I bought an ACR iMac 20″ 6 months ago and it has worked perfectly. Just purchased an ACR Macbook Pro 15.4″ notebook and after a week, so far it too has been flawless in performance and appearance. Both of these refurbs were purchased from the Apple Store online, and both were shipped via FedEx. I paid extra for the 2 day shipping for the Macbook and it arrived in exactly 2 days from date of order.

  3. Great Article! It just made me decide on a purchase on the Apple Refurbished Store… I wasn’t sure at first but I got myself a New 17 MacBook Pro.

    From what I just red, it seems like I took a good decision!

  4. Good to see the mostly positive comments regarding refurbished laptops. Having run the return operations of a large computer reseller I can tell you that many product returns that ultimately become “refurbished” units are actually new products that are ‘open box” and have never had power applied. Buying refurbished products from a trusted source can be a money saving way to aquire a product with features you wouldn’t normall be able to justify.

  5. I never trust low prices. I prefer to pay more but get a guarantee that the thing I buy is the best possible and it’s quality is the highest.
    Refurbs are for those who have a good understanding and able to take risks. Not for common consumers.

  6. I always buy Apple refurbs. Right now, there’s that MBA for $999 that is extremely tempting. I’ve got a 64GB SSD PATA drive that would fit. Essentially, what cost $3000 a year ago, can be had now for $1150, as a refurb.

  7. I’m on a ACR black MacBook that is now 2 years old and has never given me a problem. It was my first ACR purchase. From there I bought a ACR white 1gen nano for the wife and an ACR Apple TV. When the Apple TV gave me a problem(wouldn’t update past 2.0) Apple replaced it no problem. I definitely recommend Apple ACR. I mean it’s the same warranty as brand new, so what have you got to lose?

  8. I must say that the two 20″ Intel iMac’s and one Intel 17″ MBP I have helped friends and family purchase are all doing quite well to this day. All units arrived in such pristine condition I can’t possibly believe they were ever sold. If there’s any better way to get quality Apple hardware at a reasonable price, I’d certainly like to know.

  9. I must have bought at least 3 macpros, 7 aluminium imacs, 3 airports, 4 apple tvs, 10 ipods, 2 macbooks, as well as older models and have only had 2 problems out of 40 or so purchases. My macpro’s fan would not stop running so they gave me a brand new one from the local apple store. One imac came with a russian keyboard and they overnighted me a brand new one the next day. I recommend acr to everyone and plan to buy a new macbook that way shortly. Just waiting for a 2nd generation macbook air at the right price.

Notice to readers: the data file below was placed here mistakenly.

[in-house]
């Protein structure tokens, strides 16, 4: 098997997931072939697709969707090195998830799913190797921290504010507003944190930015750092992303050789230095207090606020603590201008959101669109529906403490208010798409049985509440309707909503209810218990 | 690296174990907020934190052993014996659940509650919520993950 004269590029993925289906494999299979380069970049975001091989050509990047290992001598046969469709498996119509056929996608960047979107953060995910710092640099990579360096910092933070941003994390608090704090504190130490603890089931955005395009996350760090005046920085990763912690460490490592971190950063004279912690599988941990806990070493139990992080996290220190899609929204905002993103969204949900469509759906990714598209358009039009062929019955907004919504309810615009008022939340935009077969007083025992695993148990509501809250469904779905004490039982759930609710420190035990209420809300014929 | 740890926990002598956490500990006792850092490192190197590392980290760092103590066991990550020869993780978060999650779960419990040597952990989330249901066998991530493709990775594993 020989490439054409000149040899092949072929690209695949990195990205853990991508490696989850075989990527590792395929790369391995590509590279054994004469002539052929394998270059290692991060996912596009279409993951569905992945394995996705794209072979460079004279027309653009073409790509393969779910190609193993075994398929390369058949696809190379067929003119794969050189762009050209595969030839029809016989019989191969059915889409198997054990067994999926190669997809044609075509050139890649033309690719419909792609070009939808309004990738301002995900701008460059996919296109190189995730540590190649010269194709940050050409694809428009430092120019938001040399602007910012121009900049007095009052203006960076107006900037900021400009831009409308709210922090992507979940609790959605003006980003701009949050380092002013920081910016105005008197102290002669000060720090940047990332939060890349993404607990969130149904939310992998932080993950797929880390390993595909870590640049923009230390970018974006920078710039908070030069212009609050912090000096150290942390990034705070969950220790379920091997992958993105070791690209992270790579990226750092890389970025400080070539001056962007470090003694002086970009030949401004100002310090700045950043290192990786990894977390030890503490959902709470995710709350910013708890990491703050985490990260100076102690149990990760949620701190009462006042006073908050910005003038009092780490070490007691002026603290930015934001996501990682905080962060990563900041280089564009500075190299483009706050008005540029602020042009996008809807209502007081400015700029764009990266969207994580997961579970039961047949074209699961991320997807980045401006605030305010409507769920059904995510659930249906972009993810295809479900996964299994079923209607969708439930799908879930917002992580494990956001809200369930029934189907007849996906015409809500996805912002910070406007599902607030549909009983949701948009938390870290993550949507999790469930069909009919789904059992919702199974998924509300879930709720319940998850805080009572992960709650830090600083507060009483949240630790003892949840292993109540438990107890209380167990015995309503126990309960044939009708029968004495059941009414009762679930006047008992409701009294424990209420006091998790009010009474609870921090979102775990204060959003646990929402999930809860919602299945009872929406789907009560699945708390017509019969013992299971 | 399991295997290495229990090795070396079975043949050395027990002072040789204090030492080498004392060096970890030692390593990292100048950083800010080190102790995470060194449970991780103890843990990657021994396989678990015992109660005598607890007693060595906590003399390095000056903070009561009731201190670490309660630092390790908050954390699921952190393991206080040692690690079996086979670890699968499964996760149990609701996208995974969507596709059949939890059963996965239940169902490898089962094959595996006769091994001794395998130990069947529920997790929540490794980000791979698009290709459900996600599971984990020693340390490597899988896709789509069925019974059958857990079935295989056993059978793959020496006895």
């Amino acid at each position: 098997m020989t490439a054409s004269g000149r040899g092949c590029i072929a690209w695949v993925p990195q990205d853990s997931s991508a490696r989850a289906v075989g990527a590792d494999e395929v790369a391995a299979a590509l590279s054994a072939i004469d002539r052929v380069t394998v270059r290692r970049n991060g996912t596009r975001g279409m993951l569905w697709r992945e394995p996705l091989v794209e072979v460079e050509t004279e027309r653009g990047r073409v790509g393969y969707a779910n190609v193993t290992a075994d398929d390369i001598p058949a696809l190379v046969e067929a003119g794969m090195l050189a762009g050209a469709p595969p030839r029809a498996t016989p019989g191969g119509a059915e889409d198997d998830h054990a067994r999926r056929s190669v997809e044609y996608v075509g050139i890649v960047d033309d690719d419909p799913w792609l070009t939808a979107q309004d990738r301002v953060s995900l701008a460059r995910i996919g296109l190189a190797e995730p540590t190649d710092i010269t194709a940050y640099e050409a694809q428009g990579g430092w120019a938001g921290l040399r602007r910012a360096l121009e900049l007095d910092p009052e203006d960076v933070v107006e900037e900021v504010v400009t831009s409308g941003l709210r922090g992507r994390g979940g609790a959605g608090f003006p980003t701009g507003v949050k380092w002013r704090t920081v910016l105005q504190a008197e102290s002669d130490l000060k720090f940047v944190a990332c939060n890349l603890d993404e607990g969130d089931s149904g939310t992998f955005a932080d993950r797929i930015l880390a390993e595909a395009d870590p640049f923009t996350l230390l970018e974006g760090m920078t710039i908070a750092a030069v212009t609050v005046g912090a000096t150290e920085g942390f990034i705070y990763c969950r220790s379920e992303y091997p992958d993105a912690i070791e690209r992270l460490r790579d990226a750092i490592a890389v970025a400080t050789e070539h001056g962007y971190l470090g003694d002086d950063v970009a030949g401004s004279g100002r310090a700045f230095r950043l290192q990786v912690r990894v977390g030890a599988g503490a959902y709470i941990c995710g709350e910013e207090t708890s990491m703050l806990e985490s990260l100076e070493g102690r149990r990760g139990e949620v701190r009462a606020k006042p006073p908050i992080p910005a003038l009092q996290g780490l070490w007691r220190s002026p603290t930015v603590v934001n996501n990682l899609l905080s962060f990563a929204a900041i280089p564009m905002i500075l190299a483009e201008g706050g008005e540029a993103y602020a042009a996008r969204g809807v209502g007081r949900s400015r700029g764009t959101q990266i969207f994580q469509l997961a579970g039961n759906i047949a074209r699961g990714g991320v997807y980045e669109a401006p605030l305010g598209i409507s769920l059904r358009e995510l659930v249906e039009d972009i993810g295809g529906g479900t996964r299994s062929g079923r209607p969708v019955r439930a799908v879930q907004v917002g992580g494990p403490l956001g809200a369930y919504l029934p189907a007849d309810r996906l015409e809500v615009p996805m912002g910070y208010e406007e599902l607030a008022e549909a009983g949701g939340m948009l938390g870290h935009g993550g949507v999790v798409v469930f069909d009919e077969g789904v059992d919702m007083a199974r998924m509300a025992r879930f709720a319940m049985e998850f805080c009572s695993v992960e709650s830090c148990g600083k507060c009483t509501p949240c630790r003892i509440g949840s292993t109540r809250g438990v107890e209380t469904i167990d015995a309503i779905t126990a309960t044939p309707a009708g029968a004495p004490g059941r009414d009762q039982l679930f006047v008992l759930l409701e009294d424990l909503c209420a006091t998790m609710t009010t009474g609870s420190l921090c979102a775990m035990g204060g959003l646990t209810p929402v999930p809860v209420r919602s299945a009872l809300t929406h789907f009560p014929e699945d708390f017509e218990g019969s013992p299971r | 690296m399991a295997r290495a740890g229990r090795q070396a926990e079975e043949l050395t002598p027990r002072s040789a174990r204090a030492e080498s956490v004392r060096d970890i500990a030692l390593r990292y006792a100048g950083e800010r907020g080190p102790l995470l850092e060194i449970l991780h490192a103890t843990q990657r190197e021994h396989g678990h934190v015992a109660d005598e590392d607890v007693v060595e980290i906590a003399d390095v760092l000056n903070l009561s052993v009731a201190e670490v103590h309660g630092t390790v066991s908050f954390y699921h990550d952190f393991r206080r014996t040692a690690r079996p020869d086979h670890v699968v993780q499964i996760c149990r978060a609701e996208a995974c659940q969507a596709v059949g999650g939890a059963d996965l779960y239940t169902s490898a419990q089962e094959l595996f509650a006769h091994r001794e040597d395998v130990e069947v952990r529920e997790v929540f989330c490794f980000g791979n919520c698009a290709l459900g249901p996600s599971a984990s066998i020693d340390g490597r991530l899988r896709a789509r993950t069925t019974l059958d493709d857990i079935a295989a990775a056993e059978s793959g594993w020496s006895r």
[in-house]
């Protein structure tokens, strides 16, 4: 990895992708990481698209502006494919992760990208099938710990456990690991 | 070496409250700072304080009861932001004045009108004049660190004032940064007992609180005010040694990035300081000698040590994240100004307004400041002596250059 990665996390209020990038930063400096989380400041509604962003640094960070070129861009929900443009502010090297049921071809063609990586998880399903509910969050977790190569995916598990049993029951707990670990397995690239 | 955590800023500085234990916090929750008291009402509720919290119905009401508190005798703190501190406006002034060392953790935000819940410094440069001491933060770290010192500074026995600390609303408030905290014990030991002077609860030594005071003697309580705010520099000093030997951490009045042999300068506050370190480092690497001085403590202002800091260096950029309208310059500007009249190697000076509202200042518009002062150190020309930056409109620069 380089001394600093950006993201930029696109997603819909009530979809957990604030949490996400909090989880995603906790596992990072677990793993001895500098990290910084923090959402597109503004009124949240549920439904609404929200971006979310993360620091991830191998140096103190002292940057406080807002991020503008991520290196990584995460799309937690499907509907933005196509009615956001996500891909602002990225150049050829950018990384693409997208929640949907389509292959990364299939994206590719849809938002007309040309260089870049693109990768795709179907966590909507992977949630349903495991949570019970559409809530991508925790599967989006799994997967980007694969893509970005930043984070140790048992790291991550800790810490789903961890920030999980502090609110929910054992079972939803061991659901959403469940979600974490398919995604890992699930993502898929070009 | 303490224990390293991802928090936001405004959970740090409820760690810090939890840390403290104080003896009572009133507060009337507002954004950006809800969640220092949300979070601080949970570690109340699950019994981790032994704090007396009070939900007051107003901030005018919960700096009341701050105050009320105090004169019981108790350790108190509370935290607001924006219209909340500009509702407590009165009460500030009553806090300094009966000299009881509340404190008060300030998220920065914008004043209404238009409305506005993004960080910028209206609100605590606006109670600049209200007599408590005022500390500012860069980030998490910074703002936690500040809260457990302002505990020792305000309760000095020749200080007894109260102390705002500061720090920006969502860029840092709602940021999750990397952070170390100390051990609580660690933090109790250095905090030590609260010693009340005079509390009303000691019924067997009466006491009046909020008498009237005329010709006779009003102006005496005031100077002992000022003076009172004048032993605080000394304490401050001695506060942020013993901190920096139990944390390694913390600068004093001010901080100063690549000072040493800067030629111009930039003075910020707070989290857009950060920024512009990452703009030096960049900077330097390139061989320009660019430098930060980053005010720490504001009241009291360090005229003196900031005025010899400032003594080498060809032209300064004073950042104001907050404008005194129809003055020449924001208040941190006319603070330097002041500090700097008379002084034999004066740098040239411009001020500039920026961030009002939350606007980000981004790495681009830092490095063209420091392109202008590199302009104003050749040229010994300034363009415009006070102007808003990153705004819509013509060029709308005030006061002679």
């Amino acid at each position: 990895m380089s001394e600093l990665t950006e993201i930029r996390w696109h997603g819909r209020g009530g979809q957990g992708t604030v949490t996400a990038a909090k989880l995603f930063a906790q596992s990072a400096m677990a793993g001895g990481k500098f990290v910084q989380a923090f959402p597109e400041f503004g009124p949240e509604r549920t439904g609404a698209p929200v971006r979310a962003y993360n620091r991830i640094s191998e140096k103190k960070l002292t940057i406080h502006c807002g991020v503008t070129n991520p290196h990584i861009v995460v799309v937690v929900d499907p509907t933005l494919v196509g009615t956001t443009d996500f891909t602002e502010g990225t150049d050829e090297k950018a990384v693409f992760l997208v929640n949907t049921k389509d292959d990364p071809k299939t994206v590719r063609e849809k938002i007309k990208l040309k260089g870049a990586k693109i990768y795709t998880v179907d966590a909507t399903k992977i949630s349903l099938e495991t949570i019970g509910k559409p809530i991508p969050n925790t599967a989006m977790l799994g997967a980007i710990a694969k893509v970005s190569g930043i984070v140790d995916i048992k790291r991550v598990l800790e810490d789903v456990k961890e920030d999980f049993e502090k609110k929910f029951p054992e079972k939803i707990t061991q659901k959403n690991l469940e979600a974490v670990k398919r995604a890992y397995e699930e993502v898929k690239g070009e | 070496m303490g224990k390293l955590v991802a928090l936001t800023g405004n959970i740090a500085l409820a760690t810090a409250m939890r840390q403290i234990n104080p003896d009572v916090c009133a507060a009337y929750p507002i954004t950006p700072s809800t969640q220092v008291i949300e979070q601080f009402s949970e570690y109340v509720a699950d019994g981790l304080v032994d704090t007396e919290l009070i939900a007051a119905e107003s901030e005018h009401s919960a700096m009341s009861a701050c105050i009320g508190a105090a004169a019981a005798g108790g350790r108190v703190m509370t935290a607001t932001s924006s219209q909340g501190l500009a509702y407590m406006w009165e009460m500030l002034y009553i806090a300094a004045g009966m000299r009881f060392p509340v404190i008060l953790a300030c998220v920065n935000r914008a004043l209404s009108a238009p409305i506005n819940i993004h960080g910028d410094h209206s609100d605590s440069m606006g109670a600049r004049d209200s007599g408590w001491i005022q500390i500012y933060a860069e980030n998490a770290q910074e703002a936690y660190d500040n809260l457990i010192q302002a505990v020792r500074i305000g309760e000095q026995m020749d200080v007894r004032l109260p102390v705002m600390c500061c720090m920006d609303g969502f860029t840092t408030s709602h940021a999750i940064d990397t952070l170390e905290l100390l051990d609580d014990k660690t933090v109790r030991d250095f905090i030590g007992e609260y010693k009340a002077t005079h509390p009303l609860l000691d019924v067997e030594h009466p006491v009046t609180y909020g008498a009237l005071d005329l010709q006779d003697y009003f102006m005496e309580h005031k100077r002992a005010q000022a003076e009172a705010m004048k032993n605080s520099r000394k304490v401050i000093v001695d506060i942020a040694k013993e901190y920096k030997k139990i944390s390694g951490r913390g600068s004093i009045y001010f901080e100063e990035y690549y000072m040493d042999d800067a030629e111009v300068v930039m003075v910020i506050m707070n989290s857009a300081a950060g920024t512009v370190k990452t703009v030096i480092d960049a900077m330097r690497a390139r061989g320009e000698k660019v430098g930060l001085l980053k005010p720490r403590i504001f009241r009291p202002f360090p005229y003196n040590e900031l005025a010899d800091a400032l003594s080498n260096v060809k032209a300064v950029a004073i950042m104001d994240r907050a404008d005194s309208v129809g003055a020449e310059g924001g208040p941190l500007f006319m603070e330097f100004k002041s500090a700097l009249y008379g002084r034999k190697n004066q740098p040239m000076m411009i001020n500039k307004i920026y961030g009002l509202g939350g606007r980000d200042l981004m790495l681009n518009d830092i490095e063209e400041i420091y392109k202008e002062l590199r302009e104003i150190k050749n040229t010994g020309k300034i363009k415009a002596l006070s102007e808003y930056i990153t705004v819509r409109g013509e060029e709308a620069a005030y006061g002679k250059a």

I once bought pcs refurbished from HP and the keyboards were so gross and disgusting that I would never buy from them again. Now that macs can run windows, no reason to ever buy hp unless it is a new printer.

  10. An additional – often frugal – means of acquiring newer Macs comes from dealing with an Apple retailer who takes trade-ins.

    I’m not posting to plug the folks I always deal with; but, one of the reasons they’ve acquired my loyalty and a significant chunk of our family’s Apple business is that we’ve always gotten a very fair sum for the gear traded-in on new product.

    I went from a 20″ iMac to a 24″ iMac almost a year after the original purchase for only a quite low 3-figure$ upgrade. Good enough for me.

  11. I’ve actually purchased a black 2.2 C2D macbook which came in perfect condition for £660 instead of £950 for a black 2.4 C2D macbook. Excellent condition and no cosmetic damage at all. No problems. Feel brand new. My sister also bought a white macbook for i believe £520… Absolute bargain for any macbook by my book. Again no problems. I always recommend the refurbished apple items if you want a slightly cheaper alternative to the normal apple store.

  12. Gazoobee

    I have only purchased one refurbished product from Apple, and while I don’t feel I was completely ripped off, I was severely disappointed both with the product and the service. It was a 23″ ACD that I bought and it arrived with a stuck pixel which (on reflection) was probably a likely thing to expect since anyone with any “pull” with Apple would return such a beast in a heartbeat. I suspect that a lot of Apple’s refurbished screens are perfectly good screens that have been returned due to the unavoidable pixel problems that all screens have.

    The really bad part though was the shipping and packaging. They insisted on UPS, which is one of the worst ways to ship anything outside of the USA. I had to take a day off work to stay home and wait for it, and when it arrived it was in a plain cardboard box as mentioned in the article. I don’t know if they changed it, but at the time I ordered it the website gave the definite *impression* (even if technically it stayed mute on the subject), that original packaging would be used.

    The box was half crushed, with ripped corners and the screen and associated parts just jumbled inside amidst a bunch of dark grey foam blocks arrayed in no particular order. scratches on the metal body, deep, deep scratches on the power supply, and some kind of sticky blue junk smeared on the side of the power adapter.

    Sure I got a deal, but in the end it was maybe 10% cheaper but then again I lost a days pay waiting for it and have to stare at that broken pixel. Never again.